Over the past few decades, automation in the mining industry has gradually reduced the role played by the miner in the pit, edging them further and further away from the coalface. Recent breakthroughs in autonomous robotics have promised to take this process to its logical conclusion. Mining Frontiers writer Greg Noone talks to Professor Sebastian Scherer, senior systems scientist at Carnegie Mellon’s Robotics Institute, and John Welborn, managing director and CEO of Resolute Mining, about how long it will be before humans are eliminated entirely from the physical side of mineral extraction.


Just under 7,000 people visit the Tour-Ed Mine & Museum in Tarentum, Pennsylvania, every year.

First opened in the 1850s as a coal pit, the site is now one of the state’s more niche tourist attractions, open to visitors keen to experience first hand the life of a haulier. Activities include live demonstrations of the equipment used by 19th-century miners, a short trip on a specially-adapted mine car, and a brief, disorienting submergence in complete darkness when the lights are switched off by your guide.

The site remains, as Tour-Ed’s website puts it, one of the “coalest” attractions you can visit north of Pittsburgh.

Visitors to the mine last summer, though, might have heard an unfamiliar whirring echoing down its old tunnels. Those curious enough to follow the sounds to their source would have found members of Team Explorer, a group of engineers from Carnegie Mellon University, busy testing the capabilities of several autonomous aerial and ground drones.

“We would start at 12 noon to go in the mine, stay until 8pm, come back, debrief at 9pm at the university, and fix the parts and repeat that cycle for a month,” recalls Professor Sebastian Scherer, a senior systems scientist at Carnegie Mellon’s Robotics Institute.


DARPA automation research has ‘obvious implications’ for mining industry

Tour-Ed is located only 25 minutes by road from its main campus, and the engineers from the university found it to be the perfect test site for their drones, before being put through their paces in the DARPA Subterranean Challenge at the Edgar Experimental Mine in Colorado.

The competition, which held its tunnel circuit in August, is intended to “solve one of the most intractable problems when it comes to operating robots in underground environments” – namely, how to get them to solve problems when communication with their operators becomes impossible.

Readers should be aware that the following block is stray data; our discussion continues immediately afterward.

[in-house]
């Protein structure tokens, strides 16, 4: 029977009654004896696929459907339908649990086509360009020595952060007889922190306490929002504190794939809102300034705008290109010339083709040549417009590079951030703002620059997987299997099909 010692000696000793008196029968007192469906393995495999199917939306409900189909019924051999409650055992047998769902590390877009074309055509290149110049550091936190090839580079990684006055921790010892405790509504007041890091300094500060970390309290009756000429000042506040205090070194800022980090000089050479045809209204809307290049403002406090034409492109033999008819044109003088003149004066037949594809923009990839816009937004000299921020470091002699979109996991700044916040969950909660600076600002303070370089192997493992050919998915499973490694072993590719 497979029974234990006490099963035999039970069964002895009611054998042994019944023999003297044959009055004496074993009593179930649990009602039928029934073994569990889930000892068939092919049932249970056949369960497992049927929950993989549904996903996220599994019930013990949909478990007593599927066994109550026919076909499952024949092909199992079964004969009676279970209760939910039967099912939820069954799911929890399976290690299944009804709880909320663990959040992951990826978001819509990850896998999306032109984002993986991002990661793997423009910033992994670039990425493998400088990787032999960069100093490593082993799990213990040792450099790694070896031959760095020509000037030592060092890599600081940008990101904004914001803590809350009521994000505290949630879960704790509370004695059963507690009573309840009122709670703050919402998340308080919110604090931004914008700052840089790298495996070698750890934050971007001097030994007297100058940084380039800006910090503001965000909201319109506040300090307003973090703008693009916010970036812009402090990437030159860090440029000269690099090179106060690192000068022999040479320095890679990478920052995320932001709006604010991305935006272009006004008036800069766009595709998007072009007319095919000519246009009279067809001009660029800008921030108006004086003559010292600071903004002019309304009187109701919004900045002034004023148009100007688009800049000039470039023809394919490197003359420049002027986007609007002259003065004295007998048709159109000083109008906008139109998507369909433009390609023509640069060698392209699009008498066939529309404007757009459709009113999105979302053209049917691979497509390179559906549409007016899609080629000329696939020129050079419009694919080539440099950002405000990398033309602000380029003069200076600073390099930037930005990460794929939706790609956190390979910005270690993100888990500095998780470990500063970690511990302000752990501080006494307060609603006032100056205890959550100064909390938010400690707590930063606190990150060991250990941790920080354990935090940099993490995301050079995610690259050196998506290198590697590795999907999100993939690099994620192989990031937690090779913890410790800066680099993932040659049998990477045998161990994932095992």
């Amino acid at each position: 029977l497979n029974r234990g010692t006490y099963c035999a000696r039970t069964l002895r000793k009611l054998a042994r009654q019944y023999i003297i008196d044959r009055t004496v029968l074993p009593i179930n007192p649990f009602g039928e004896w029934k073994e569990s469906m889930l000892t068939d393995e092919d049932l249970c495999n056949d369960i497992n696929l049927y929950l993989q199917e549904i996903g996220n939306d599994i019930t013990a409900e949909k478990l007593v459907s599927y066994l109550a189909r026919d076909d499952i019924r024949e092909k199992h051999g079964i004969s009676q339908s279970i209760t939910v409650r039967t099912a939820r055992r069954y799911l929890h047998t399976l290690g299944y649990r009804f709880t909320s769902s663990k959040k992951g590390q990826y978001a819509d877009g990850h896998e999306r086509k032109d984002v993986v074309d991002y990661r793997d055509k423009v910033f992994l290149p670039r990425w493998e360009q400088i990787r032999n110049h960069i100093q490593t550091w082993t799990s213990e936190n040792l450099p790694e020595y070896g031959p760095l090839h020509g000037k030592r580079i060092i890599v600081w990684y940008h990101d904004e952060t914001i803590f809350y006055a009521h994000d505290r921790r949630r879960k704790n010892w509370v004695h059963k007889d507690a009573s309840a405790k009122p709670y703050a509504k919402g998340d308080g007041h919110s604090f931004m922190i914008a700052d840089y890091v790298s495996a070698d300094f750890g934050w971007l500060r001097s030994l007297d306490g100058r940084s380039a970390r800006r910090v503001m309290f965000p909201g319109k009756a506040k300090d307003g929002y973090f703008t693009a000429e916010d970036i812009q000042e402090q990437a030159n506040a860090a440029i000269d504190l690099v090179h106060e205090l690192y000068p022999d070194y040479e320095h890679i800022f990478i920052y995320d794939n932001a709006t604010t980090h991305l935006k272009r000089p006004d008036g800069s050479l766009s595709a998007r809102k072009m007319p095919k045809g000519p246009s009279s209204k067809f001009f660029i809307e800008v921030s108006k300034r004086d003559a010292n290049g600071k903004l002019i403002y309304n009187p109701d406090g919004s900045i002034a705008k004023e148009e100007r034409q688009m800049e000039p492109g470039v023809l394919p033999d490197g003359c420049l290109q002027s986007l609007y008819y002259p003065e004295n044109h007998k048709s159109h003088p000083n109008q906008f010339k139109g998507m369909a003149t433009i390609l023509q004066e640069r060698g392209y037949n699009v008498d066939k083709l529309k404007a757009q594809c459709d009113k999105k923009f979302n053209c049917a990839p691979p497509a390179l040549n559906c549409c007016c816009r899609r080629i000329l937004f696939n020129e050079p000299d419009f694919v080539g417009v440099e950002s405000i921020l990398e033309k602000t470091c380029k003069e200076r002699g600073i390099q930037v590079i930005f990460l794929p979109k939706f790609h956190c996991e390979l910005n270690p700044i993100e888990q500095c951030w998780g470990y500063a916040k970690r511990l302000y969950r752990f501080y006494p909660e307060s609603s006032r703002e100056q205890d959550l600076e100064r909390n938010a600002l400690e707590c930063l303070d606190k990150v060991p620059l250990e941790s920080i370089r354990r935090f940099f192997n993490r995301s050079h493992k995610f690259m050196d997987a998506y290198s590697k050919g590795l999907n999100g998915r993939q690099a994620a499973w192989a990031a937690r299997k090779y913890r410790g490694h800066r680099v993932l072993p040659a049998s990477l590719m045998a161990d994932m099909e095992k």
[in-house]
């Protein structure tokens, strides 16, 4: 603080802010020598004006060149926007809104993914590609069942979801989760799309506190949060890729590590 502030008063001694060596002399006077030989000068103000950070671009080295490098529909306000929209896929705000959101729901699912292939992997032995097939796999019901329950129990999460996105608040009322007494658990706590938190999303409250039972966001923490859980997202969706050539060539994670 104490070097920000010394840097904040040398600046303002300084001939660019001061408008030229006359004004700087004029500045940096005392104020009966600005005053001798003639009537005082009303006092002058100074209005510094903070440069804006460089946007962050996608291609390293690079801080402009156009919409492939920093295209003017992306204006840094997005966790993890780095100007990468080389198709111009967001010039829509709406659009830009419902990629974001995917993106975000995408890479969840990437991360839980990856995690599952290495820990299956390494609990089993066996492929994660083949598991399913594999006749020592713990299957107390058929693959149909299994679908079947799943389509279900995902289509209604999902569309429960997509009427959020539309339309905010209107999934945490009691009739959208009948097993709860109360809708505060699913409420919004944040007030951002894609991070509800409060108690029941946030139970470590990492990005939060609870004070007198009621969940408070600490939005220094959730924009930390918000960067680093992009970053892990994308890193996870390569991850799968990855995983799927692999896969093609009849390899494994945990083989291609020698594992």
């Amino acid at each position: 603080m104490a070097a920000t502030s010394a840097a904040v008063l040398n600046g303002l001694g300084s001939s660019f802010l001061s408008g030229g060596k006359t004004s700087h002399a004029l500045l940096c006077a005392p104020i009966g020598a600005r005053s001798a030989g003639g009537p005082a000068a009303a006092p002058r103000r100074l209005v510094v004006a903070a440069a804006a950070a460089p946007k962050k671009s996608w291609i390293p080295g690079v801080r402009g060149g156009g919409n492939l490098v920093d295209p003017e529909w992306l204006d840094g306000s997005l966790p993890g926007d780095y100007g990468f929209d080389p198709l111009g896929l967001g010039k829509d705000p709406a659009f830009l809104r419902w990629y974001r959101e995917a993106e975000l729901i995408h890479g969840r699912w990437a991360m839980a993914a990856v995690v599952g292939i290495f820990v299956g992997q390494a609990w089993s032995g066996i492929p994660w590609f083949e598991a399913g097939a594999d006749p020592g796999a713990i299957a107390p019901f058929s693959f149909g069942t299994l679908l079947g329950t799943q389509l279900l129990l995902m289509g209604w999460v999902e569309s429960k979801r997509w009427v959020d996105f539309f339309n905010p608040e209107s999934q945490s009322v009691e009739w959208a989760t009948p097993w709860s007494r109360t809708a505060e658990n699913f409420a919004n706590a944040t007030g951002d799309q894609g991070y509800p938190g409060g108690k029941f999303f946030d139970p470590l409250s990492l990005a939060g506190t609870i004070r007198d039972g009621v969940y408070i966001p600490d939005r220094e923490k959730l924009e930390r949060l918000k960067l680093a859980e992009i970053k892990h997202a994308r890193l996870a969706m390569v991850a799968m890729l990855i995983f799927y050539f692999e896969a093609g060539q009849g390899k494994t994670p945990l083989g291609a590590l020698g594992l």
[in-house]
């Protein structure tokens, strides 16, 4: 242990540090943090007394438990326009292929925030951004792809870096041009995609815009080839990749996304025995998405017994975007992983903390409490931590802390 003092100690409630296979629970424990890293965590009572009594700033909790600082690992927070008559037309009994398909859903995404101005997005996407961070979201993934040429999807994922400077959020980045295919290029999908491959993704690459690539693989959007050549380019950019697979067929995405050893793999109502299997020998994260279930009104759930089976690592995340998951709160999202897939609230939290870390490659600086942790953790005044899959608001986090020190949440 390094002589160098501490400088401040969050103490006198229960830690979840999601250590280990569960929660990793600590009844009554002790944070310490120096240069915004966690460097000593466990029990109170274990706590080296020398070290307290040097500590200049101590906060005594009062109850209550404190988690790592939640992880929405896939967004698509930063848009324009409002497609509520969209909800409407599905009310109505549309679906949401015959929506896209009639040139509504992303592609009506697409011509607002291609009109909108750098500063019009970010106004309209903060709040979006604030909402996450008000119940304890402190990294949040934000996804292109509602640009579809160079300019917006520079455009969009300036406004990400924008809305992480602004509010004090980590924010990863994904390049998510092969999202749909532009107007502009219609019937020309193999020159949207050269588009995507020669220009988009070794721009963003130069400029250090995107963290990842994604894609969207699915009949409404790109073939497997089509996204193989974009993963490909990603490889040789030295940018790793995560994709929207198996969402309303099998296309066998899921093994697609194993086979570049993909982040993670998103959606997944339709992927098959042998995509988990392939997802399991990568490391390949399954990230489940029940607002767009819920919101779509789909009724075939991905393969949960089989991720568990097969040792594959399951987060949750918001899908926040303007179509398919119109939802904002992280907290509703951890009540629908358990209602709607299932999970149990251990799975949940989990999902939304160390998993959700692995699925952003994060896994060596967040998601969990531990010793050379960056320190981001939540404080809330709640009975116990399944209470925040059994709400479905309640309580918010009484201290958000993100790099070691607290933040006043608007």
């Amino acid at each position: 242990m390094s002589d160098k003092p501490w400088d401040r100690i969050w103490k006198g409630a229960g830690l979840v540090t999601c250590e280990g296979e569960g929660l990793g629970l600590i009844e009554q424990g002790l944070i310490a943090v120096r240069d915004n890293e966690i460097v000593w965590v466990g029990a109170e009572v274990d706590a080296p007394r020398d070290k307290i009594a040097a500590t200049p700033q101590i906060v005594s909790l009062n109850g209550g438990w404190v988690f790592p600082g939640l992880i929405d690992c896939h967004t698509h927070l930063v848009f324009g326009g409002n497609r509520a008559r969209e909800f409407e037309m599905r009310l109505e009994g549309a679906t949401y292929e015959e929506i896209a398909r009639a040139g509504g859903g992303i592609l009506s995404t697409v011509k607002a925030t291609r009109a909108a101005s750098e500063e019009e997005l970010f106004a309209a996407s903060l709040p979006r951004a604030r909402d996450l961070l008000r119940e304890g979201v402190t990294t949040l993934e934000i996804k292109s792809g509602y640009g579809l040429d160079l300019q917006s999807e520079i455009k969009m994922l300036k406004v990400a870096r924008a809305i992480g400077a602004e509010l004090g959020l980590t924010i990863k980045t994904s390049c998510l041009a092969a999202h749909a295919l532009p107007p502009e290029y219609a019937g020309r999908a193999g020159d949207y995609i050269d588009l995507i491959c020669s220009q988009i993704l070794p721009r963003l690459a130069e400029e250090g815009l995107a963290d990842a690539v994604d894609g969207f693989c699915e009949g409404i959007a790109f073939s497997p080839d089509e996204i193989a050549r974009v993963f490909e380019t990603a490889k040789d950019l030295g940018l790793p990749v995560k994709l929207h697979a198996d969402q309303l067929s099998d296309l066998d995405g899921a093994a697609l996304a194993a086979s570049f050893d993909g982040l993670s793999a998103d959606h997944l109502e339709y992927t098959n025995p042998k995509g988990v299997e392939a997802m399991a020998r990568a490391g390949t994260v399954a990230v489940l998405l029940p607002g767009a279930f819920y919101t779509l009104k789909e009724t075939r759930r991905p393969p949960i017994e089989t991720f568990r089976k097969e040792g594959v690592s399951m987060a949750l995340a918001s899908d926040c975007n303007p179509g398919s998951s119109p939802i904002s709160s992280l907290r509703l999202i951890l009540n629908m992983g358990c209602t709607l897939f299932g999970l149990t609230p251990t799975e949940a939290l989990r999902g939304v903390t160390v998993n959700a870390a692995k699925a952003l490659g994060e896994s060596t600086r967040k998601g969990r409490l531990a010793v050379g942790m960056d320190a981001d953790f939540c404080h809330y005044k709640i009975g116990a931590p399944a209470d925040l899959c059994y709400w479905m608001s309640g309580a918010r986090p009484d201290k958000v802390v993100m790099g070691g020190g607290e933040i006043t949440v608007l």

“Once you make a turn, it doesn’t really matter that much what kind of radio you have, just because there’s a lot of rock,” explains Scherer. “There are some really low frequency [radios] that can communicate, but the amount of information we can get through […] is so little that they’re not useful.”

The tunnel circuit, therefore, was a call to arms for the best and brightest robotics engineers in the US to build machines capable of solving challenges autonomously – namely, locating artefacts within a mine while communicating what it found, and where, back to its operators. Team Explorer attempted to circumvent this problem by designing its unit to drop Wi-Fi nodes behind it, slowly establishing a mesh network.

automation in mining industry
Automated mining robots have been thoroughly put through their paces at the DARPA Subterranean Challenge (Credit: Byron Spice)

Still, the reliability of this improvised line of communication varied according to where the drone was in the mine, with the signal inevitably dropping in certain places. “And so, the robots have to be aware of how much data they can send and regulate that,” says Scherer.

The engineering insights gleaned from the DARPA Subterranean Challenge are, primarily, intended to produce applications for first responders and soldiers entering complex underground environments cut off from conventional communications channels.

That said, its implications for the mining sector are obvious.

“The problem it’s solving is mapping and finding objects as quickly as possible in a large area,” explains Scherer. Once you solve that problem, adds the professor, a whole host of new applications become possible. “There’s a couple of mining companies that we have been contacted by that are, potentially, interested in this technology.”


Automation could improve safety in the mining industry

Automation is a familiar feature of the contemporary mine. The people who descend into the depths of underground pits no longer carry picks, but operate complex, heavy pneumatic drills, or else ‘continuous miners’ that grind and scrape coal and soft minerals from the wall of the tunnel using sharp metallic teeth. Instead of hauling rocks upon their back in large tarpaulin bags, the assorted rubble and fine particulates of the site are tossed upon conveyer belts and gently carried out to the surface.

Nevertheless, mining remains physically taxing and dirty, not to mention dangerous. According to a report published by the International Council on Mining and Metals (ICMM) on its member companies in 2018, 22 fatalities were recorded in mines in Africa, 17 in the Americas and seven in Asian pits.

Removing human beings from the process, therefore, seems eminently desirable, not only from a cost and time perspective – robots, after all, do not tire or require financial compensation for their labour – but also from a pure safety perspective.

Advances in autonomous robotics have allowed certain sites to make incremental changes in this direction. In 2018, Rio Tinto began operating what the Financial Times described as the ‘first heavy freight driverless rail network’ at its mine in Pilbara, Australia.